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Efficacy of antiglaucoma fixed combination therapy versus unfixed components in reducing intraocular pressure: a systematic review
  1. J A Cox1,
  2. S P Mollan1,
  3. J Bankart2,
  4. R Robinson1
  1. 1
    University Hospitals of Coventry and Warwickshire NHS Trust, Coventry, UK
  2. 2
    Trent Research and Development Support Unit and Department of Health Sciences, University of Leicester, Leicester, UK
  1. Miss S P Mollan, University Hospitals of Coventry and Warwickshire NHS Trust, Clifford Bridge Road, Coventry CV2 2DX, UK; soozmollan{at}


Aim: To evaluate the efficacy of the fixed combination ocular hypotensive therapies compared with their non-fixed components used concomitantly for lowering intraocular pressure (IOP) in glaucoma and ocular hypertension.

Methods: A systematic review of the literature, up to May 2007, without limits on year or language of publication was performed. Seven randomised controlled trials (n = 2,083 eyes) were identified. Assessment of methodological quality was made using standardised criteria. Results were pooled quantitatively using meta-analysis methods, and statistical analysis was performed using STATA software. The difference in mean intraocular pressure (mm Hg) from baseline between the fixed combination and non-fixed component therapies was compared. Non-inferiority in terms of efficacy was set at an upper confidence limit of ⩽1.5 mm Hg for all time points (hour (Hr)0, Hr2 and Hr8) and evaluated at 12 weeks. Safety was evaluated from data on adverse events as reported in the included studies.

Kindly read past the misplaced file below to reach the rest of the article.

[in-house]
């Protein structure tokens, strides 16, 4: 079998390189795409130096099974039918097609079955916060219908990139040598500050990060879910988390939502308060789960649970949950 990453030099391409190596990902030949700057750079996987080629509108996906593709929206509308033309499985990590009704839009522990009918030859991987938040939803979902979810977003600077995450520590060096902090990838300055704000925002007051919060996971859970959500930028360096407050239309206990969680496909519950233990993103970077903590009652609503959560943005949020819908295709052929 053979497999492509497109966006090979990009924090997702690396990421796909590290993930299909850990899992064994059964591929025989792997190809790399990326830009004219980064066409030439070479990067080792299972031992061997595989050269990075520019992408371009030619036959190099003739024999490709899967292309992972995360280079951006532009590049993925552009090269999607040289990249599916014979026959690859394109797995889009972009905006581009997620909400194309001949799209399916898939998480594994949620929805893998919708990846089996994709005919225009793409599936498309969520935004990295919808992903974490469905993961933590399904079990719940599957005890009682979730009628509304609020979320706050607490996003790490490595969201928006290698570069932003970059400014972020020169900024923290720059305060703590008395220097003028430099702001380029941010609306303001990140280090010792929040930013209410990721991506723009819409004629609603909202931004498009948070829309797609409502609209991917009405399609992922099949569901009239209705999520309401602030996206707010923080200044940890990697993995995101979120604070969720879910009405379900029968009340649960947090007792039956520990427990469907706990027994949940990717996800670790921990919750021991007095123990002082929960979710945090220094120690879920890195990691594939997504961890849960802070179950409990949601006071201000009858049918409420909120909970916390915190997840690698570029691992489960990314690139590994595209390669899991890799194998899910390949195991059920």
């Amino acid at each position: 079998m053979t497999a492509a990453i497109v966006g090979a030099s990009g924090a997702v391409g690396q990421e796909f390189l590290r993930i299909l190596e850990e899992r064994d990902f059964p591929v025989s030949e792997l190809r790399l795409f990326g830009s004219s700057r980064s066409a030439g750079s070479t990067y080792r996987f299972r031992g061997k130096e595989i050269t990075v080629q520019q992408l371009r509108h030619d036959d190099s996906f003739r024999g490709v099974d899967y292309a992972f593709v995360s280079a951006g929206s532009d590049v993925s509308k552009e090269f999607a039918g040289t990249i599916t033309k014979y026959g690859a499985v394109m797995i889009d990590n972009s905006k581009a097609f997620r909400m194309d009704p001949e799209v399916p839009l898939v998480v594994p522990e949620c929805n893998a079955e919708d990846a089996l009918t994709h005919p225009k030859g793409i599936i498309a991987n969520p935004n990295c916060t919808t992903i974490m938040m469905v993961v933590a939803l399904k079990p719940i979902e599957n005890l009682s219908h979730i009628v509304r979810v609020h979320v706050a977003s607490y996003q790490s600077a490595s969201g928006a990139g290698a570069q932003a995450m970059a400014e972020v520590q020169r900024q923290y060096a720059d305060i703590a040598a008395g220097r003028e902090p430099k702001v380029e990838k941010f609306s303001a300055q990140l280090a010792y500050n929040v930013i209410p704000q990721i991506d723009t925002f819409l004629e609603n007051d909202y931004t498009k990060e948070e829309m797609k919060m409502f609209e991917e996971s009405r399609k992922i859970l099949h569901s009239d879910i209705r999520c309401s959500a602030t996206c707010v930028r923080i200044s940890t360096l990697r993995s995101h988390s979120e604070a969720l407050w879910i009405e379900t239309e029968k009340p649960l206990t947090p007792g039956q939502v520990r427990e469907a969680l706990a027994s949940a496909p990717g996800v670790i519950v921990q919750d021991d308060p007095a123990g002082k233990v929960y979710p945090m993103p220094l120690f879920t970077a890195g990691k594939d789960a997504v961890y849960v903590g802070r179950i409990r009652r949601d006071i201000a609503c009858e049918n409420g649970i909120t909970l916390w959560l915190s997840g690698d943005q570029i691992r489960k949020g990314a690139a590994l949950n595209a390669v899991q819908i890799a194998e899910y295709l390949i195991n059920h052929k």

Results: Of the 679 abstracts identified, seven randomised controlled trials met the selection criteria. The quality scores of included studies were high (mean of 29.4, maximum score 30). The mean differences (95% CI) and p values at 12 weeks were as follows: 0.200 mm Hg, (CI −0.106 to 0.507), p = 0.20 for Hr0, 0.393 mm Hg (CI 0.038 to 0.747), p = 0.03 for Hr2 and 0.501 mm Hg (CI 0.156 to 0.846), p = 0.004 for Hr8. Although both Hr2 and Hr8 showed statistical significance favouring the non-fixed combinations, the non-inferiority measure ⩽1.5 mm Hg upper confidence limit was not exceeded.

Conclusions: Fixed combination therapies are equally safe and effective at lowering IOP as their non-fixed components administered concomitantly.

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  • Competing interests: None.